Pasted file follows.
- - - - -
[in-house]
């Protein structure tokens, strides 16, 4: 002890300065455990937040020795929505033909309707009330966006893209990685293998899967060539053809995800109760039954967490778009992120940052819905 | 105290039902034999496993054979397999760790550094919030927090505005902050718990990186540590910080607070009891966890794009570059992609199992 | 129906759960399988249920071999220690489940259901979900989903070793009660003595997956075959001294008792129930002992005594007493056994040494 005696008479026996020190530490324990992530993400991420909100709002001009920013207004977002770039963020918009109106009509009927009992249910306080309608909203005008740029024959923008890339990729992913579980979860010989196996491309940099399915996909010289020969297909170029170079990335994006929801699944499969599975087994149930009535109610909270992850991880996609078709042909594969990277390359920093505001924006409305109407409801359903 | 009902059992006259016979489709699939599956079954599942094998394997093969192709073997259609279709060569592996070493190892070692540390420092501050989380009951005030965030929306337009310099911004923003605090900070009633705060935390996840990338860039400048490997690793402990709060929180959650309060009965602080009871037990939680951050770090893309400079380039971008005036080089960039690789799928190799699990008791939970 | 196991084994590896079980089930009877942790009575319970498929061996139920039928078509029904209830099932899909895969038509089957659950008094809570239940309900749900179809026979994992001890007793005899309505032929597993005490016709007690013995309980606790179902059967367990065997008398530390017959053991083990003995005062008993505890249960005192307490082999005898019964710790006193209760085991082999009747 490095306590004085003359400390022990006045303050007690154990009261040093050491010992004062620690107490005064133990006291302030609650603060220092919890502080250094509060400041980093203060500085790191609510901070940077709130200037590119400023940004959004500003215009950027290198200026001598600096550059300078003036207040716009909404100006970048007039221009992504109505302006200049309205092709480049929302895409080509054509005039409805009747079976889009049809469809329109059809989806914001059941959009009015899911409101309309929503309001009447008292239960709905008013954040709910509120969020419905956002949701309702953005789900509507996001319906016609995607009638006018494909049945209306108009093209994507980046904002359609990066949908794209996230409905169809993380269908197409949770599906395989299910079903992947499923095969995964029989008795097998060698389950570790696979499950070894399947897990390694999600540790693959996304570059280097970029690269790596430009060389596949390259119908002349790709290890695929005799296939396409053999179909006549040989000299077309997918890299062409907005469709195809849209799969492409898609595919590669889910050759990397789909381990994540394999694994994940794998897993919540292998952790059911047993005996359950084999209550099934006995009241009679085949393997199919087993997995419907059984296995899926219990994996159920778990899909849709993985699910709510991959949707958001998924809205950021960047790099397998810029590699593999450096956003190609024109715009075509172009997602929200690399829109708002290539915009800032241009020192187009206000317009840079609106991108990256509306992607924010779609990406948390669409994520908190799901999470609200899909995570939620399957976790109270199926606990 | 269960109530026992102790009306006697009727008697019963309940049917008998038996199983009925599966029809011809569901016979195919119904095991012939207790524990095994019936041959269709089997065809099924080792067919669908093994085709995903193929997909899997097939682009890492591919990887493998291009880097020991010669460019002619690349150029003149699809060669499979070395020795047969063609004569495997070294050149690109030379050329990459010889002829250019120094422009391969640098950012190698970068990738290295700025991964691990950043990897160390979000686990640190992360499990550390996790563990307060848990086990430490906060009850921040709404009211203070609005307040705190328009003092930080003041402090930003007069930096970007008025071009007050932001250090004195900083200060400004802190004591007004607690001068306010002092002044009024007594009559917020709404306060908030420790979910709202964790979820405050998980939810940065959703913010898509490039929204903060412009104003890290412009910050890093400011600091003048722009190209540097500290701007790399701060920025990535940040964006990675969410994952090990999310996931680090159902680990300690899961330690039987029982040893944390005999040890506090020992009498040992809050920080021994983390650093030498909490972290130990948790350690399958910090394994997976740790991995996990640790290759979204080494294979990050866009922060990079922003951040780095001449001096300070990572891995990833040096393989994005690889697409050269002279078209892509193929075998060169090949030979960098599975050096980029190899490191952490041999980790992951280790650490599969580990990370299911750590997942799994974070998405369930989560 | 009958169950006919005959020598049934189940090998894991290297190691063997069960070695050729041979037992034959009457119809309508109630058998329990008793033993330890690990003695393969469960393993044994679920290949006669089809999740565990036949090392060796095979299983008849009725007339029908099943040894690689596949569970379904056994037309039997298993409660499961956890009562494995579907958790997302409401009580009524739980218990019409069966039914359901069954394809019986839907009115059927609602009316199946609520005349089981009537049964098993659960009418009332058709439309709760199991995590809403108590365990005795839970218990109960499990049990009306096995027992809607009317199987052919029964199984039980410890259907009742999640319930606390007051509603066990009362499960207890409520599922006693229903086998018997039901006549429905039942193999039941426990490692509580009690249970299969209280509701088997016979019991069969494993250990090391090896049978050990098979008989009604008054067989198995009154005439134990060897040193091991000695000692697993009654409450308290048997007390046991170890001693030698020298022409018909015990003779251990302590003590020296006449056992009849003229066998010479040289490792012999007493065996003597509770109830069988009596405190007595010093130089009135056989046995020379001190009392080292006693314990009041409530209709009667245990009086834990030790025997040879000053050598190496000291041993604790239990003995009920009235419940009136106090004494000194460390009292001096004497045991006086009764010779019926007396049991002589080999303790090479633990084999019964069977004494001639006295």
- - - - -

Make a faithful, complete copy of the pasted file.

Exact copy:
[in-house]
């Protein structure tokens, strides 16, 4: 002890300065455990937040020795929505033909309707009330966006893209990685293998899967060539053809995800109760039954967490778009992120940052819905 | 105290039902034999496993054979397999760790550094919030927090505005902050718990990186540590910080607070009891966890794009570059992609199992 | 129906759960399988249920071999220690489940259901979900989903070793009660003595997956075959001294008792129930002992005594007493056994040494 005696008479026996020190530490324990992530993400991420909100709002001009920013207004977002770039963020918009109106009509009927009992249910306080309608909203005008740029024959923008890339990729992913579980979860010989196996491309940099399915996909010289020969297909170029170079990335994006929801699944499969599975087994149930009535109610909270992850991880996609078709042909594969990277390359920093505001924006409305109407409801359903 | 009902059992006259016979489709699939599956079954599942094998394997093969192709073997259609279709060569592996070493190892070692540390420092501050989380009951005030965030929306337009310099911004923003605090900070009633705060935390996840990338860039400048490997690793402990709060929180959650309060009965602080009871037990939680951050770090893309400079380039971008005036080089960039690789799928190799699990008791939970 | 196991084994590896079980089930009877942790009575319970498929061996139920039928078509029904209830099932899909895969038509089957659950008094809570239940309900749900179809026979994992001890007793005899309505032929597993005490016709007690013995309980606790179902059967367990065997008398530390017959053991083990003995005062008993505890249960005192307490082999005898019964710790006193209760085991082999009747 490095306590004085003359400390022990006045303050007690154990009261040093050491010992004062620690107490005064133990006291302030609650603060220092919890502080250094509060400041980093203060500085790191609510901070940077709130200037590119400023940004959004500003215009950027290198200026001598600096550059300078003036207040716009909404100006970048007039221009992504109505302006200049309205092709480049929302895409080509054509005039409805009747079976889009049809469809329109059809989806914001059941959009009015899911409101309309929503309001009447008292239960709905008013954040709910509120969020419905956002949701309702953005789900509507996001319906016609995607009638006018494909049945209306108009093209994507980046904002359609990066949908794209996230409905169809993380269908197409949770599906395989299910079903992947499923095969995964029989008795097998060698389950570790696979499950070894399947897990390694999600540790693959996304570059280097970029690269790596430009060389596949390259119908002349790709290890695929005799296939396409053999179909006549040989000299077309997918890299062409907005469709195809849209799969492409898609595919590669889910050759990397789909381990994540394999694994994940794998897993919540292998952790059911047993005996359950084999209550099934006995009241009679085949393997199919087993997995419907059984296995899926219990994996159920778990899909849709993985699910709510991959949707958001998924809205950021960047790099397998810029590699593999450096956003190609024109715009075509172009997602929200690399829109708002290539915009800032241009020192187009206000317009840079609106991108990256509306992607924010779609990406948390669409994520908190799901999470609200899909995570939620399957976790109270199926606990 | 269960109530026992102790009306006697009727008697019963309940049917008998038996199983009925599966029809011809569901016979195919119904095991012939207790524990095994019936041959269709089997065809099924080792067919669908093994085709995903193929997909899997097939682009890492591919990887493998291009880097020991010669460019002619690349150029003149699809060669499979070395020795047969063609004569495997070294050149690109030379050329990459010889002829250019120094422009391969640098950012190698970068990738290295700025991964691990950043990897160390979000686990640190992360499990550390996790563990307060848990086990430490906060009850921040709404009211203070609005307040705190328009003092930080003041402090930003007069930096970007008025071009007050932001250090004195900083200060400004802190004591007004607690001068306010002092002044009024007594009559917020709404306060908030420790979910709202964790979820405050998980939810940065959703913010898509490039929204903060412009104003890290412009910050890093400011600091003048722009190209540097500290701007790399701060920025990535940040964006990675969410994952090990999310996931680090159902680990300690899961330690039987029982040893944390005999040890506090020992009498040992809050920080021994983390650093030498909490972290130990948790350690399958910090394994997976740790991995996990640790290759979204080494294979990050866009922060990079922003951040780095001449001096300070990572891995990833040096393989994005690889697409050269002279078209892509193929075998060169090949030979960098599975050096980029190899490191952490041999980790992951280790650490599969580990990370299911750590997942799994974070998405369930989560 | 009958169950006919005959020598049934189940090998894991290297190691063997069960070695050729041979037992034959009457119809309508109630058998329990008793033993330890690990003695393969469960393993044994679920290949006669089809999740565990036949090392060796095979299983008849009725007339029908099943040894690689596949569970379904056994037309039997298993409660499961956890009562494995579907958790997302409401009580009524739980218990019409069966039914359901069954394809019986839907009115059927609602009316199946609520005349089981009537049964098993659960009418009332058709439309709760199991995590809403108590365990005795839970218990109960499990049990009306096995027992809607009317199987052919029964199984039980410890259907009742999640319930606390007051509603066990009362499960207890409520599922006693229903086998018997039901006549429905039942193999039941426990490692509580009690249970299969209280509701088997016979019991069969494993250990090391090896049978050990098979008989009604008054067989198995009154005439134990060897040193091991000695000692697993009654409450308290048997007390046991170890001693030698020298022409018909015990003779251990302590003590020296006449056992009849003229066998010479040289490792012999007493065996003597509770109830069988009596405190007595010093130089009135056989046995020379001190009392080292006693314990009041409530209709009667245990009086834990030790025997040879000053050598190496000291041993604790239990003995009920009235419940009136106090004494000194460390009292001096004497045991006086009764010779019926007396049991002589080999303790090479633990084999019964069977004494001639006295």